One chapter could introduce platforms that add forward momentum to your jumps, challenging you to utilize that for extra speed. At one point, the game introduces little gems that can recharge your dash in mid-air, thus challenging you to chain dashes while maneuvering through mazes of deadly spikes. There could be an enormous ice block to cling to so it falls before hopping back on that controllable moving platform. The pacing and how each obstacle ties back into the theme of each chapter is masterfully handled. The end stretch is particularly amazing, as you feel the drive to reach the summit grow stronger and stronger.
You’ll face your share of difficulties, for sure, but Celeste isn’t mocking you for them. It wants you to learn because understanding and never giving up are the keys to success. Failure is just a routine and even if it demoralizes both you and Madeline, it’s not the end. This is best reflected in the game’s death counter – it reflects the effort you put in, scratching and clawing, rather than laughing at your mistakes. Another area this manifests in is the collectible strawberries, as you travel off the beaten path to earn them. You don’t need them to complete the game but they’re an extra bit of challenge for those who want it. If the Power Moons in Super Mario Odyssey diminished the concept of challenging collectibles in platformers, then Celeste goes the opposite direction. In some ways, collecting strawberries can be a confidence booster while also teaching you some of the more complex ways to chain jumps and dashes. Special mention must be made of the game’s controls – Celeste would have fallen apart without their natural responsiveness.
Those who collect all the strawberries can tackle the game’s epilogue chapter (which involves hunting down some other illusive shinies) and the B-Side Chapters. The latter can be unlocked by collecting cassettes throughout the regular chapters and allow access to tougher versions of all the game’s stages. Crazy as it may sound but there are even more challenges beyond this to tackle. Even if you go about playing at an even pace, collecting a strawberry here and there, you’ll still average a good 8 hours on your first play-through. That’s just the beginning of your journey through Celeste‘s wonders, which includes unlocking the original PICO-8 version.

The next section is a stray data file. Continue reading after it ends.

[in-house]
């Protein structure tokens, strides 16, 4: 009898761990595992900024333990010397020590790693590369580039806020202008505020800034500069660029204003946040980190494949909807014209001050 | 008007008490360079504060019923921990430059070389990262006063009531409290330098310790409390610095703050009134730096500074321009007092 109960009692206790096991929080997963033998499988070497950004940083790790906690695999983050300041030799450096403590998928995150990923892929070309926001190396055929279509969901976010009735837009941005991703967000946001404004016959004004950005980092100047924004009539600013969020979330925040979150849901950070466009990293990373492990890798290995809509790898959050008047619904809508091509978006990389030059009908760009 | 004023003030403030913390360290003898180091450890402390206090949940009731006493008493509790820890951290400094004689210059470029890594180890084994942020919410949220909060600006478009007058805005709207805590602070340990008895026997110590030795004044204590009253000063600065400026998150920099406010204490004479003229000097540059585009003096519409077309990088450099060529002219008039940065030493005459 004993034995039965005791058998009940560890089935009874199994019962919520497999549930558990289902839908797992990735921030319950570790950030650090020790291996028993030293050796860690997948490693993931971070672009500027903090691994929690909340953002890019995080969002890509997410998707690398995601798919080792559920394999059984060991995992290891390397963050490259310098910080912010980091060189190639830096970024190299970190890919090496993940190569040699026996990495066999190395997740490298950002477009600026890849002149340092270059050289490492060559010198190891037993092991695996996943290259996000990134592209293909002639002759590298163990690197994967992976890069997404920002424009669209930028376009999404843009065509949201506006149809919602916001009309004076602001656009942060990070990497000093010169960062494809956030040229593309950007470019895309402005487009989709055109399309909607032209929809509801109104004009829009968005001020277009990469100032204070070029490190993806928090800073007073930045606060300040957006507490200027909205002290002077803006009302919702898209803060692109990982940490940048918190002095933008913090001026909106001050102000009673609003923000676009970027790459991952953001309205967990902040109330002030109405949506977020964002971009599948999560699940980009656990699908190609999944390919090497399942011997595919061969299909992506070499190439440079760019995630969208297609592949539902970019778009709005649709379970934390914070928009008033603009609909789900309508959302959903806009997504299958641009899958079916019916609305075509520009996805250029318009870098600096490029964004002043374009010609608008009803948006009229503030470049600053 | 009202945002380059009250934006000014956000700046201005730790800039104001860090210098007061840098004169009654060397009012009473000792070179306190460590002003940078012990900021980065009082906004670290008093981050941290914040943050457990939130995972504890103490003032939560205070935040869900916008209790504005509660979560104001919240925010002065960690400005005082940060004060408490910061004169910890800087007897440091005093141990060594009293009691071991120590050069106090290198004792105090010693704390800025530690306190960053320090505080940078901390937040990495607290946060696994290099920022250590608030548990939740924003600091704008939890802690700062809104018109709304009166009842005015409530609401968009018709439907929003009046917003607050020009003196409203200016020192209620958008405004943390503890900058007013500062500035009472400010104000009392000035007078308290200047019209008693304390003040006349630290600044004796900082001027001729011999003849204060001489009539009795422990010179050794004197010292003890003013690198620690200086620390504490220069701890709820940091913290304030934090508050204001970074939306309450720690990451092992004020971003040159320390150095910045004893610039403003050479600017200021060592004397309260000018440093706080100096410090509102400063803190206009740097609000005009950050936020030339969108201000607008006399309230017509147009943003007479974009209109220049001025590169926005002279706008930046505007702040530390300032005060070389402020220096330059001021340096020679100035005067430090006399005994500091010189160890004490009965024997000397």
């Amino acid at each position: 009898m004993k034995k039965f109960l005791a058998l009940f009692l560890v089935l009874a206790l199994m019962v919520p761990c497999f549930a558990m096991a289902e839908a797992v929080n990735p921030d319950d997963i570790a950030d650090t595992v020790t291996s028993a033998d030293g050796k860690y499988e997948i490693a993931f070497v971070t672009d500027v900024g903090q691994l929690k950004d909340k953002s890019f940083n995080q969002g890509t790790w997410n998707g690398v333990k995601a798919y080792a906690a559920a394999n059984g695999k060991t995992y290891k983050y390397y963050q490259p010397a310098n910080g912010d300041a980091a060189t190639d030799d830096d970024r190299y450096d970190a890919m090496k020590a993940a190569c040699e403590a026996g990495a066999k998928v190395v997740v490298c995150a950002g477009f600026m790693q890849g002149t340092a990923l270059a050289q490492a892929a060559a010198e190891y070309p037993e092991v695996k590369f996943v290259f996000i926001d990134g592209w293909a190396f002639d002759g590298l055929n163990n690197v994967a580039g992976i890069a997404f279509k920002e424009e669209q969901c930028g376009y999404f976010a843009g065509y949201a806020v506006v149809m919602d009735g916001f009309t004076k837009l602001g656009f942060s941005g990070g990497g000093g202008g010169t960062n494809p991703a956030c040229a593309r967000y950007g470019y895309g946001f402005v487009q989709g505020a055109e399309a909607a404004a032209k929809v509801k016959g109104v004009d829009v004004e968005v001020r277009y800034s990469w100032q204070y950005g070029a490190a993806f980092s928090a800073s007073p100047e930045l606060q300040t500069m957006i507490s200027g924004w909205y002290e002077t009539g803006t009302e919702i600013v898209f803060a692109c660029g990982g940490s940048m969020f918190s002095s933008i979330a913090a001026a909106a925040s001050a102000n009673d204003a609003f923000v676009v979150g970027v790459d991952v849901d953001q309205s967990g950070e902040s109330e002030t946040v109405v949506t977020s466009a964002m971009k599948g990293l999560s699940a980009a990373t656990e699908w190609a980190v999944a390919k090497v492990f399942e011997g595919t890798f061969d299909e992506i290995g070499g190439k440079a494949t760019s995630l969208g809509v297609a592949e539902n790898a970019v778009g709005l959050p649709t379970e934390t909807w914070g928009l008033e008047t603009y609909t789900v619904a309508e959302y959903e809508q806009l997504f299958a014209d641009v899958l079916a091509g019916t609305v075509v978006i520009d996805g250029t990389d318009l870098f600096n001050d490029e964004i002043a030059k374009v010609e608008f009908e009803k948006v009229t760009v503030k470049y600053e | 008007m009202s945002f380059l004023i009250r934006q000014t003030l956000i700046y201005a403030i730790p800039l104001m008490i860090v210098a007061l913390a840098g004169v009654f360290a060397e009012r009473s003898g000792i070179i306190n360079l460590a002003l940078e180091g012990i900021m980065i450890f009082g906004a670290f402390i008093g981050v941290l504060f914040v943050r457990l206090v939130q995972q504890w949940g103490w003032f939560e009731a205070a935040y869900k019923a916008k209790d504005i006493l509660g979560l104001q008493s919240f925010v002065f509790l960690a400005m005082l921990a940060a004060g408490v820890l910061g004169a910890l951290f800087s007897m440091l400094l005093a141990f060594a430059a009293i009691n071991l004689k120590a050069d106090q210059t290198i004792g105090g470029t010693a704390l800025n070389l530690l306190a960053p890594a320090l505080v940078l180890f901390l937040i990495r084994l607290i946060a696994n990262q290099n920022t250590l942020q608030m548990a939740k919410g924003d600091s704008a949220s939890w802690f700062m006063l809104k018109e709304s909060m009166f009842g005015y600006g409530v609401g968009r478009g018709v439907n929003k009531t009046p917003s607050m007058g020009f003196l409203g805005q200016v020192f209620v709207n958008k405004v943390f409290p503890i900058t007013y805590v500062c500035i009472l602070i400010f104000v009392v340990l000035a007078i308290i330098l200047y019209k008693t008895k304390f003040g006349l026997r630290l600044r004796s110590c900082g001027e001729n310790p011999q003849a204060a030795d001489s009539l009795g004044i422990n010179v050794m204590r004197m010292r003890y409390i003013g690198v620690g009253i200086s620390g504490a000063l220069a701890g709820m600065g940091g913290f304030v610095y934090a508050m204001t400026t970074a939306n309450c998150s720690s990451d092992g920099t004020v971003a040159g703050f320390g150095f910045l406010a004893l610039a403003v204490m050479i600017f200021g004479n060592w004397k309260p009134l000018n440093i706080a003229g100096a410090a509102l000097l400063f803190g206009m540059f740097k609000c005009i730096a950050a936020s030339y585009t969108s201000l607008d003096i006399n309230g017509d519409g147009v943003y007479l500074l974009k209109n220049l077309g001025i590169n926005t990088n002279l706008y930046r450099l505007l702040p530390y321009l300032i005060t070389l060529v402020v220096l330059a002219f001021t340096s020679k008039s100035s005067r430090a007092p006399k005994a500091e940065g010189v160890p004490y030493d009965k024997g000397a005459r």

"As an experience, Celeste wants you to remember all the flaws that humans inherently possess and that sometimes, it’s important to just trust yourself, no matter how ugly things get."
And if you think it couldn’t get more appealing, Celeste’s pixel art-style is simply gorgeous. The addition of animated character portraits complete with gibberish voice work lends an appealing, retro-lite charm to conversations. The environments with their detailed sprites are simple but very rich. It’s hard not to appreciate the ethereal stars and floating pebbles during one sequence or the lush vegetation and clear waterfalls in another chapter. The atmospherics can range from bright and overwhelming to dark and creepy thanks to the detailed background art.
The soundtrack further augments the mood with its synth tunes mingling wonderfully with instrumental arrangements. One extended “boss fight” (for lack of a better word) mixes haunting vocals with a dramatic synth beat that becomes more warped overtime. The fact that this brilliance extends to the audio design, including my personal favourite of “Every sound is muffled when Madeline is underwater”, is just another brilliant touch in a game full of them.
Celeste isn’t a game that wants to punish you with some sadomasochistic sense of challenge. It wants to test you, present seemingly insurmountable odds and then celebrate your victories. It wants to remind you that those aren’t just victories for the world’s lovable characters but an extension of the effort we all put in to succeed. The sense of pride and accomplishment isn’t reflected in the records you set or the baubles collected but in the fact you did it and probably learned something along the way. As a platformer, Celeste invites you to achieve the impossible, a quest that only sheer grit can accomplish; triumphant in its level design, sharp writing and excellent mechanics. As an experience, Celeste wants you to remember all the flaws that some humans inherently possess – that sometimes, it’s important to trust yourself, no matter how ugly things can get.
This game was reviewed on PC.
Splendid level design and responsive controls. Excellent variety from one screen to the next, paced with challenging collectibles and a narrative worth relating to. Pixel art style reflects amazingly well in the environments and music is a great combination of deep synth and instrumental pieces. Platforming feels perfect in its tempo and level of challenge. B-Side Cassettes provide even more challenges.
At times, the level of difficulty might not appeal to everyone (which isn't a negative per say).
In an industry with so many passionate titles, Celeste stands tall as one of the best. Its vision is flawlessly executed with excellent gameplay and presentation from top to bottom.